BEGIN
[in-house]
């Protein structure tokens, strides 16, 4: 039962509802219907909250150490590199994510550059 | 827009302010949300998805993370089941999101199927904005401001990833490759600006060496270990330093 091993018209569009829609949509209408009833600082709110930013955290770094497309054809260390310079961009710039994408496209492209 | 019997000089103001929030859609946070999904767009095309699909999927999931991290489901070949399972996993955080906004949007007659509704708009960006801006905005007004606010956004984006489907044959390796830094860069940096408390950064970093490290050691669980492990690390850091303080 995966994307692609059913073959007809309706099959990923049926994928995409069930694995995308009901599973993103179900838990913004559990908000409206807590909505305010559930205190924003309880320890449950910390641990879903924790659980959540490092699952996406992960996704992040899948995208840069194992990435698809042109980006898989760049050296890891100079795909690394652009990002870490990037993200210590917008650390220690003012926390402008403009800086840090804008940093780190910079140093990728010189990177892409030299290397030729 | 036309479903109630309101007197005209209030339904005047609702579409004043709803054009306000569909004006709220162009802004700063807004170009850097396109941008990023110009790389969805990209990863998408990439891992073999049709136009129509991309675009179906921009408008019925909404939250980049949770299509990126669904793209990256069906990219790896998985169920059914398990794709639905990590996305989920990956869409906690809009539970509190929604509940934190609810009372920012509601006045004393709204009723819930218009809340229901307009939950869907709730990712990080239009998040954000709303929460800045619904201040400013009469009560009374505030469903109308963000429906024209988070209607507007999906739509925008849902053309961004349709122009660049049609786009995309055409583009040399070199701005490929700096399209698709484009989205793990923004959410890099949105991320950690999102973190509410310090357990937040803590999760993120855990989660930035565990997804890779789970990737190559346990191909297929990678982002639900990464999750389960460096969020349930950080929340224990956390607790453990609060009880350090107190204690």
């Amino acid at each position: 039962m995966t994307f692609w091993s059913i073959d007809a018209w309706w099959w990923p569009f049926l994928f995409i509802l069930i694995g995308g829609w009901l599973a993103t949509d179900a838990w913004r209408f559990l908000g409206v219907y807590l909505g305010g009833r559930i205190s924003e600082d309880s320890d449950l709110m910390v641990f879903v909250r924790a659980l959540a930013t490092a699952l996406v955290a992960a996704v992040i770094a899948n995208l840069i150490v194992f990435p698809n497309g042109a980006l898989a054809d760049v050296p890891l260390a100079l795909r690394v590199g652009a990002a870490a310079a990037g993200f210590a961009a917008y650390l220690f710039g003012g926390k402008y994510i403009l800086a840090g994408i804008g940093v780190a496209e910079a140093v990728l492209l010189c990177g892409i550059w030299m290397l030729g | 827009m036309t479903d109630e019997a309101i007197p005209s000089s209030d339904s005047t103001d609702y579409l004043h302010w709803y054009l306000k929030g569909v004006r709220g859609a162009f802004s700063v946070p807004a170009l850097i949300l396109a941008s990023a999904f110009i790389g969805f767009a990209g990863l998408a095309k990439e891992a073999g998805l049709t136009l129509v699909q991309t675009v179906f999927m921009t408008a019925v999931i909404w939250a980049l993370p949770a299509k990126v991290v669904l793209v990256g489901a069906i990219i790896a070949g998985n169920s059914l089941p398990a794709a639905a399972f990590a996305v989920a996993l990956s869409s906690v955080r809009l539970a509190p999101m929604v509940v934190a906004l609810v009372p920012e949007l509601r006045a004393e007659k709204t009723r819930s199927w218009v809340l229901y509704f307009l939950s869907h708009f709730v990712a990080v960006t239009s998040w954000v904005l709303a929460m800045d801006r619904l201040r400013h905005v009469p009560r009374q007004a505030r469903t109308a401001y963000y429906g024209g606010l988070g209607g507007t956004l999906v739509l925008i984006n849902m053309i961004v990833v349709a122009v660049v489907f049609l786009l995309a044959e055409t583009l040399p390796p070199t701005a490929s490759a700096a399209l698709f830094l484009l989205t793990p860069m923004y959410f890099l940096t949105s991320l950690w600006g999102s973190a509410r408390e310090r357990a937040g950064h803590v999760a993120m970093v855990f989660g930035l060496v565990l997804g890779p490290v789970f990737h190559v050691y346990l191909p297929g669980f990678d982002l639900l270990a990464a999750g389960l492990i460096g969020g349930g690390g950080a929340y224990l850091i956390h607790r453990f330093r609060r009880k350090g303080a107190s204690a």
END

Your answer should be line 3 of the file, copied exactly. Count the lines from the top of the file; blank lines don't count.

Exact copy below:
């Amino acid at each position: 039962m995966t994307f692609w091993s059913i073959d007809a018209w309706w099959w990923p569009f049926l994928f995409i509802l069930i694995g995308g829609w009901l599973a993103t949509d179900a838990w913004r209408f559990l908000g409206v219907y807590l909505g305010g009833r559930i205190s924003e600082d309880s320890d449950l709110m910390v641990f879903v909250r924790a659980l959540a930013t490092a699952l996406v955290a992960a996704v992040i770094a899948n995208l840069i150490v194992f990435p698809n497309g042109a980006l898989a054809d760049v050296p890891l260390a100079l795909r690394v590199g652009a990002a870490a310079a990037g993200f210590a961009a917008y650390l220690f710039g003012g926390k402008y994510i403009l800086a840090g994408i804008g940093v780190a496209e910079a140093v990728l492209l010189c990177g892409i550059w030299m290397l030729g | 827009m036309t479903d109630e019997a309101i007197p005209s000089s209030d339904s005047t103001d609702y579409l004043h302010w709803y054009l306000k929030g569909v004006r709220g859609a162009f802004s700063v946070p807004a170009l850097i949300l396109a941008s990023a999904f110009i790389g969805f767009a990209g990863l998408a095309k990439e891992a073999g998805l049709t136009l129509v699909q991309t675009v179906f999927m921009t408008a019925v999931i909404w939250a980049l993370p949770a299509k990126v991290v669904l793209v990256g489901a069906i990219i790896a070949g998985n169920s059914l089941p398990a794709a639905a399972f990590a996305v989920a996993l990956s869409s906690v955080r809009l539970a509190p999101m929604v509940v934190a906004l609810v009372p920012e949007l509601r006045a004393e007659k709204t009723r819930s199927w218009v809340l229901y509704f307009l939950s869907h708009f709730v990712a990080v960006t239009s998040w954000v904005l709303a929460m800045d801006r619904l201040r400013h905005v009469p009560r009374q007004a505030r469903t109308a401001y963000y429906g024209g606010l988070g209607g507007t956004l999906v739509l925008i984006n849902m053309i961004v990833v349709a122009v660049v489907f049609l786009l995309a044959e055409t583009l040399p390796p070199t701005a490929s490759a700096a399209l698709f830094l484009l989205t793990p860069m923004y959410f890099l940096t949105s991320l950690w600006g999102s973190a509410r408390e310090r357990a937040g950064h803590v999760a993120m970093v855990f989660g930035l060496v565990l997804g890779p490290v789970f990737h190559v050691y346990l191909p297929g669980f990678d982002l639900l270990a990464a999750g389960l492990i460096g969020g349930g690390g950080a929340y224990l850091i956390h607790r453990f330093r609060r009880k350090g303080a107190s204690a």